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Ever since the 1979 Islamic Revolution in Iran led by Ayatollah Ruhollah Khomeini, hopeful Western observers have seized on Q1. signs of revolt as foreshadowing a possible collapse of the regime. Last week, again, it seemed Q2. possible that Iran might become the latest country to re-enact the Orange Revolution in the Ukraine, or the Cedar Revolution in Lebanon. Angry drivers set fire to at least at dozen gas stations after the government announced gasoline rationing.

The rationing has been accompanied by a crackdown, including the arrest of some American-Iranian scholars and opposition figures, and the reappearance of harsh morality police in the streets. Surely, logic would dictate that Iranians won't stand for such Q3. indefinitely. Many are well-educated, young and westernized, facing a Q4. future in an economy run by religious zealots.

Regime change isn't likely any time soon. The government's reaction, after all, is also a measure of its ability to crush protest through Q5. But, as the U.S. and its allies struggle to counter Iran's nuclear ambitions, the moment is a reminder of two important considerations.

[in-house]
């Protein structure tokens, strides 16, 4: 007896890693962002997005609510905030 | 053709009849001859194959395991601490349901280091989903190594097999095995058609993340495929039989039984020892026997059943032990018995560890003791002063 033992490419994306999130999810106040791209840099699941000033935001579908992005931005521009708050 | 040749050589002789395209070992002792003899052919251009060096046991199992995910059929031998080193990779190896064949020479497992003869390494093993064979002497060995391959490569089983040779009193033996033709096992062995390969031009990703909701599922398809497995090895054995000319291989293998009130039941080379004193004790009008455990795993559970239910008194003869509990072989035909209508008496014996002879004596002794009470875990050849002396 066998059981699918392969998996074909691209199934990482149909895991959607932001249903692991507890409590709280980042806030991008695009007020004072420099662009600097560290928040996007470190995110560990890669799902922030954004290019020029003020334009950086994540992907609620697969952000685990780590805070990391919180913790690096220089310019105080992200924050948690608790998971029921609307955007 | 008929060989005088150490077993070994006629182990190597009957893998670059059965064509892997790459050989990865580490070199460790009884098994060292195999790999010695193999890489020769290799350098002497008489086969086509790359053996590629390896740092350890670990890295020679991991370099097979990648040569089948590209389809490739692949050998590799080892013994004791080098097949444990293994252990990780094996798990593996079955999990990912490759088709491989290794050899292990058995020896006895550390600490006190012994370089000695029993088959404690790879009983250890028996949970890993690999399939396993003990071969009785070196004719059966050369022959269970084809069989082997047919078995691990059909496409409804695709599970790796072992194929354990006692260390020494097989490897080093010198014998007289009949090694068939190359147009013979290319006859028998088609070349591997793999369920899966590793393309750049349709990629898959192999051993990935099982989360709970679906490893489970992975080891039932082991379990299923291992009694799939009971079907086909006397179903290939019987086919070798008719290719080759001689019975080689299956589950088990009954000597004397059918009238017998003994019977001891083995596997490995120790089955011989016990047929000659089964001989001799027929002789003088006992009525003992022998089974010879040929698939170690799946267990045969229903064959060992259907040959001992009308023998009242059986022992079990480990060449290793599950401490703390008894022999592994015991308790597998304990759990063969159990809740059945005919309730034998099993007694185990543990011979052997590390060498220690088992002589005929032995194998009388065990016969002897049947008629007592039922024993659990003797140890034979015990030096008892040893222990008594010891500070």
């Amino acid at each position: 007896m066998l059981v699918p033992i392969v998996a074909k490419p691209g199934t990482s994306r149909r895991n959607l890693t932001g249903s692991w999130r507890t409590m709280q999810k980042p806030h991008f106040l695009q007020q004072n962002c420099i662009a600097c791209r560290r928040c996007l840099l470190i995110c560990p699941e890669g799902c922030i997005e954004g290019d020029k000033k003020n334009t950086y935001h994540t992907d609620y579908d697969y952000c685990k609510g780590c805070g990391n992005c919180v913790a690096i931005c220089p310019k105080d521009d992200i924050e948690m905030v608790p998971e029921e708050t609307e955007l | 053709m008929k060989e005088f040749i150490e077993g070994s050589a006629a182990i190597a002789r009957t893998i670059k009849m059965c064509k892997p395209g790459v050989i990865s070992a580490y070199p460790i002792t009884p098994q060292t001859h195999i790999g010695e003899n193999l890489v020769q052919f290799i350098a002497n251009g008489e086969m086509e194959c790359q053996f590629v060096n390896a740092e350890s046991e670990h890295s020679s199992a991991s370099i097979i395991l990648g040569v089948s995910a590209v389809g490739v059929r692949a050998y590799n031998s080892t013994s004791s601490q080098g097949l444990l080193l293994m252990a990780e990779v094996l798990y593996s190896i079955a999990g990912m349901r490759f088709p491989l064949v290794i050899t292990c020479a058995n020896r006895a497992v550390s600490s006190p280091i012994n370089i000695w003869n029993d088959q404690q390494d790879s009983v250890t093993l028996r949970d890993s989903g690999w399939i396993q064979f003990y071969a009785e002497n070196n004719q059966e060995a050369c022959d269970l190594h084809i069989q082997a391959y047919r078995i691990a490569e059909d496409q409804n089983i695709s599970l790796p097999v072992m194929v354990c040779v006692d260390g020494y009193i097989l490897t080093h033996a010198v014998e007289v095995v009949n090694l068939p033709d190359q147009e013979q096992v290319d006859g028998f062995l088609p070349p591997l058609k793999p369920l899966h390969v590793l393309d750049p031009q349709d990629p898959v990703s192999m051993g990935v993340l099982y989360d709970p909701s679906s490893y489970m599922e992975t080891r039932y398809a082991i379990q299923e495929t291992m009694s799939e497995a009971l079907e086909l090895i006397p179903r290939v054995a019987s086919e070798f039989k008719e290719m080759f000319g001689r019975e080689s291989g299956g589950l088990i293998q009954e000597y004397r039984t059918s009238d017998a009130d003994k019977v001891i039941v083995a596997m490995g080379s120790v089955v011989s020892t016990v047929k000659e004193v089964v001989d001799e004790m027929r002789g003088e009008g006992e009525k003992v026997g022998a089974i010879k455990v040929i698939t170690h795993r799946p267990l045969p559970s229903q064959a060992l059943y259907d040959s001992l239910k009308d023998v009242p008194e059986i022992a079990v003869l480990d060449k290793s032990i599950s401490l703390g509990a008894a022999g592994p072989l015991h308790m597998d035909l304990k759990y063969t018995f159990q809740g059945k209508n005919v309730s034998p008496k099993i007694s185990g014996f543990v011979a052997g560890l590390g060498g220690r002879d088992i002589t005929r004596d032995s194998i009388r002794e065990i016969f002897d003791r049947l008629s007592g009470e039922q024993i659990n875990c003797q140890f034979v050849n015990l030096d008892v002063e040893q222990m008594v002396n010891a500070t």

1.First, if military options for eliminating Iran's nuclear program are Q6. , options for affecting its economy are not. That OPEC's second leading oil exporter had to ration gasoline speaks Q7. of its vulnerability.

2. Second, if Iran's discontented factions aren't pushed into the regime's arms by outside threats, there's a reasonable chance that given the means, they eventually will dispose of the ayatollahs. If so, Iranian nuclear weapons would look less Q8. Thirty years ago, Iran was a U.S. ally, and absent religious leadership, it would have many reasons to be one again.

With bombing looking Q9. how best to push those levers is increasingly a source of debate.

The obvious tool is rigid international trade sanctions, but Russia and China, whose cooperation is essential, have steadily resisted U.S. and European efforts to impose them.

That failure has given birth to efforts to stir the Iranian opposition, as well as other proposals for an aggressive response short of bombing. Former senator Fred Thompson, the undeclared Republican presidential contender, got some attention recently by urging a blockade.

But blockades or Q10. , funding opposition groups can backfire. Like families, no nation likes to be threatened from the outside, no matter how unpleasant its leaders, and every measure shows Iranians reflecting those sentiments.

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